The cold weather months in the northern parts of the country can be brutal; that’s why many retirees migrate south to spend their winters along the Gulf Coast or in the southern states. These snowbirds spend their winters basking in the warm weather, then return home to the north for the summer months.
Hubert “Sonny” Massey, a Business instructor and advisor at South University’s Savannah school, says snowbirds generally begin to head south after Labor Day and stay through the spring.
While Florida is most popular state for snowbirds to flock to during the cold months, Massey says that many prefer locations in North Carolina, South Carolina, Georgia, and the Gulf coast of Alabama.
Massey says revenue from both the snowbird population and tourism in general is very important to businesses in these warm weather regions of the country.
“Some businesses actually schedule their operating times based on population ebbs and flows,” Massey says. “Many local businesses close when the snowbirds leave and re-open when they are expected to arrive.”
Massey says some areas see a drastic increase in population and economic activity when the snowbirds arrive.
Many local businesses close when the snowbirds leave and re-open when they are expected to arrive.
“I know the area around southwest Florida still shows a marked difference,” Massey says.
Enjoying the Warm Weather Along the Gulf Coast
Howard and Helen Wise have been spending their winters along the Gulf Coast of Alabama to seek refuge from the cold weather in Pennsylvania for the past 15 years.
“We get there before New Year’s and stay until term break [in] mid-March when rents increase,” Howard Wise says.
Wise says that snowbirds make up a significant amount of the population of Baldwin County, which is along the Gulf Coast of Alabama, during the months of January through April. He says this is a big economic help to the area.
Wise says snowbirds also sponsor a number of events for local charities, to raise funds for places such as the libraries, the zoo, and the fire departments.
The Wises are members of the Pennsylvania Snowbird Club, where they socialize with other snowbirds visiting the Gulf Coast of Alabama during the cold weather months.
Snowbird club members participate in a number of activities together, while supporting local businesses.
Wise says the club has weekly meetings at Hazel’s, a restaurant in Orange Beach, Alabama.
“We get hugs when we arrive and tears flow when we leave,” Wise says. “Local businesses tell us that they appreciate snowbirds and, in particular after the oil spill, businesses were very glad to see us back.”
Snowbirds Enjoy the Florida Sun
Paul and Nancy Hewitt head to their winter home of Destin, Florida, each year to escape the cold weather in their hometown of Sauble Beach, Ontario, Canada.
The Hewitts joined the Destin Snowbird Club eight years ago, and Nancy serves as the group’s publicity director.
“The majority of our members spend three months in the area,” Nancy Hewitt says.
Hewitt says the club offers a number of activities to keep members busy, including dinner dances, harbor boat cruises, golf play days and tournaments, card games, quilting, a computer club, bowling, tennis, fishing, trips to Biloxi casinos, New Orleans vacations, and cruises to the Western Caribbean.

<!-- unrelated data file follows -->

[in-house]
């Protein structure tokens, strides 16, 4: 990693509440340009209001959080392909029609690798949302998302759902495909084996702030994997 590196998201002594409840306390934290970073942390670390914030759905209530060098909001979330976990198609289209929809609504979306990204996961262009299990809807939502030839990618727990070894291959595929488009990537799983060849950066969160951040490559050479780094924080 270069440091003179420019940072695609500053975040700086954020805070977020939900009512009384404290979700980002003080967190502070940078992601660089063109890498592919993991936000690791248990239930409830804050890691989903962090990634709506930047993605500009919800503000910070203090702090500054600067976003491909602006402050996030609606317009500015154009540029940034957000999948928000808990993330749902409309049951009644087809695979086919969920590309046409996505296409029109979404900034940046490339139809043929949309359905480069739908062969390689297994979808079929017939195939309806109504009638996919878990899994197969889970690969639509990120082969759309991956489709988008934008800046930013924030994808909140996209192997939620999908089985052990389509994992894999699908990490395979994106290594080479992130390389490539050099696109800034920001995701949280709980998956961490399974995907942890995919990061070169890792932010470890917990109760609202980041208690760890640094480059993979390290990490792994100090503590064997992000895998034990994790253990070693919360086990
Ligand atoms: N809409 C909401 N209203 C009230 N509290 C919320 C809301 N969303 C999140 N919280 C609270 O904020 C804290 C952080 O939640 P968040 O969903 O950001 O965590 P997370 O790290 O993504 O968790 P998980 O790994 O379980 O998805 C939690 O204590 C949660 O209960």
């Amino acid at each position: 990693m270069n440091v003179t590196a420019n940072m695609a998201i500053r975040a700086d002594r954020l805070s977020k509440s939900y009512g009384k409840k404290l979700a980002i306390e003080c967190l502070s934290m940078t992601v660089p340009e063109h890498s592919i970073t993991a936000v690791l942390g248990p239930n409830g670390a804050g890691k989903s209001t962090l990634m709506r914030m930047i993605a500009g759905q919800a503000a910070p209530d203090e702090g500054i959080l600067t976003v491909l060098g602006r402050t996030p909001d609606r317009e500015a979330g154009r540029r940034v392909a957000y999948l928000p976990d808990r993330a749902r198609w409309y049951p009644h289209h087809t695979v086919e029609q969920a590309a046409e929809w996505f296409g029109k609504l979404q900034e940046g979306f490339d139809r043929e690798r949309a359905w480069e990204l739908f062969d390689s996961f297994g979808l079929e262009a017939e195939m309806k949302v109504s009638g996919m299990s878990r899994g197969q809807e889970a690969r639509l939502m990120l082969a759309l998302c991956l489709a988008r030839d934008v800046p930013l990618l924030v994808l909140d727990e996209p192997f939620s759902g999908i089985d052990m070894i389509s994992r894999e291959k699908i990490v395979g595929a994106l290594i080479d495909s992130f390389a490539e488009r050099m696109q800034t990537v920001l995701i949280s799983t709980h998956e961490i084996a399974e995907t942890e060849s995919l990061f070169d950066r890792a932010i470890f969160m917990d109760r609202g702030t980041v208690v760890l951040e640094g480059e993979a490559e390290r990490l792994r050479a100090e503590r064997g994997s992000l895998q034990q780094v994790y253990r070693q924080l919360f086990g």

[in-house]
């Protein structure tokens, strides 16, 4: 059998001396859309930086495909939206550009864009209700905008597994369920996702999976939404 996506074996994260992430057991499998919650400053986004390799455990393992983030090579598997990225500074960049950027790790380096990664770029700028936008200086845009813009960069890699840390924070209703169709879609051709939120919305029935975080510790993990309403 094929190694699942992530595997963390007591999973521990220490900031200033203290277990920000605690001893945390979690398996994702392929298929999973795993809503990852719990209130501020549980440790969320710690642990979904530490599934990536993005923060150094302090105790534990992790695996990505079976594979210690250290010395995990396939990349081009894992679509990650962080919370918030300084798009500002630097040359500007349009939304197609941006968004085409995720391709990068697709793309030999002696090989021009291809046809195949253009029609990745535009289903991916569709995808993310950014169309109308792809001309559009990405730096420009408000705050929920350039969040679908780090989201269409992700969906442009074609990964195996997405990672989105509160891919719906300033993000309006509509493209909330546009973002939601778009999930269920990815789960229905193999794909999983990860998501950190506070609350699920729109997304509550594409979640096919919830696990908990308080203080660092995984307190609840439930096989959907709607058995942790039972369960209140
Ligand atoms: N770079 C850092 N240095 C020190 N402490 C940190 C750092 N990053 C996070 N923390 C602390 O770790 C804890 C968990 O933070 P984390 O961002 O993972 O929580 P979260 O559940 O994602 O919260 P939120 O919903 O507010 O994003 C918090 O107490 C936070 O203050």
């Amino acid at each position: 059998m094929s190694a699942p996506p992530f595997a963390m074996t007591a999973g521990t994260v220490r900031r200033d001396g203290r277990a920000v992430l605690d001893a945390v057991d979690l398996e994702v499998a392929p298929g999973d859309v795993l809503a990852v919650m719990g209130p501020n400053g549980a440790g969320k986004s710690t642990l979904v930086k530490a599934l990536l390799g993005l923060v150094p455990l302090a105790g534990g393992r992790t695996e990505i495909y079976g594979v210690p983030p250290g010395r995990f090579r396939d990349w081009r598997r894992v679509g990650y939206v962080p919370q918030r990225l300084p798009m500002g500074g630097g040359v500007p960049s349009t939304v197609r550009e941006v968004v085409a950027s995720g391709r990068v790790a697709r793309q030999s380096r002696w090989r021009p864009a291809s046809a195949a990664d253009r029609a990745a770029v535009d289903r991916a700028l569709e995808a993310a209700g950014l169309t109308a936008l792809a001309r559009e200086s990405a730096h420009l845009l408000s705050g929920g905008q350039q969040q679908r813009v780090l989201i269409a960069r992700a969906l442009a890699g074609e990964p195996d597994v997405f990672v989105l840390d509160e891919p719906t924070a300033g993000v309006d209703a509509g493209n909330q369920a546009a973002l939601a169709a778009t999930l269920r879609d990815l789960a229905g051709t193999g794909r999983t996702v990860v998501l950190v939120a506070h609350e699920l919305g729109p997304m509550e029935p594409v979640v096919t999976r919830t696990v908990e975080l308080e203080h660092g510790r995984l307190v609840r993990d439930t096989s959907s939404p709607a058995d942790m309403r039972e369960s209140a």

The club also holds regular meetings at the Destin Snowbirds Roost, where Hewitt says local businesses donate door prizes to give to members.
“The local merchants are very generous with gift certificates for restaurants, golf, fishing trips, and some goody bags of promotional merchandise,” Hewitt says.
Hewitt cites a number of reasons that she and her husband chose Destin as their warm weather home, including affordability, the snowbird club, less traffic, and the abundance of restaurants and entertainment.
“The place has a small town feel that we find very welcoming,” Hewitt says.
Elizabeth Spies, vice president of communications at the Destin Area Chamber of Commerce, agrees with Hewitt that higher temperatures aren’t the only thing drawing snowbirds into the area.
“Snowbirds are not only attracted by warmer climate, but also by Destin’s world-class amenities and small town, Southern hospitality,” Spies says.
Spies says that Destin is a popular destination for snowbirds to seek refuge from the cold weather each year.
“Last year, we had almost 2,000 snowbirds check in at the Destin Snowbirds Roost, though we know many more came to the area during the winter months,” says Spies.
Snowbirds aren’t the only ones who enjoy the time they spend in the area; local companies also are grateful for the increase in business.
“Our accommodations, restaurants, and retail businesses benefit the most from the snowbirds,” Spies says. “Snowbirds also patronize our arts organizations, including Sinfonia Gulf Coast and the Mattie Kelly Fine & Performing Arts Center, whose seasons run through the winter months.”
During the spring and summer months when snowbirds head north for the winter, Spies says that vacationing families fill the gap in business until it’s time for the snowbirds to return.
Author: Laura Jerpi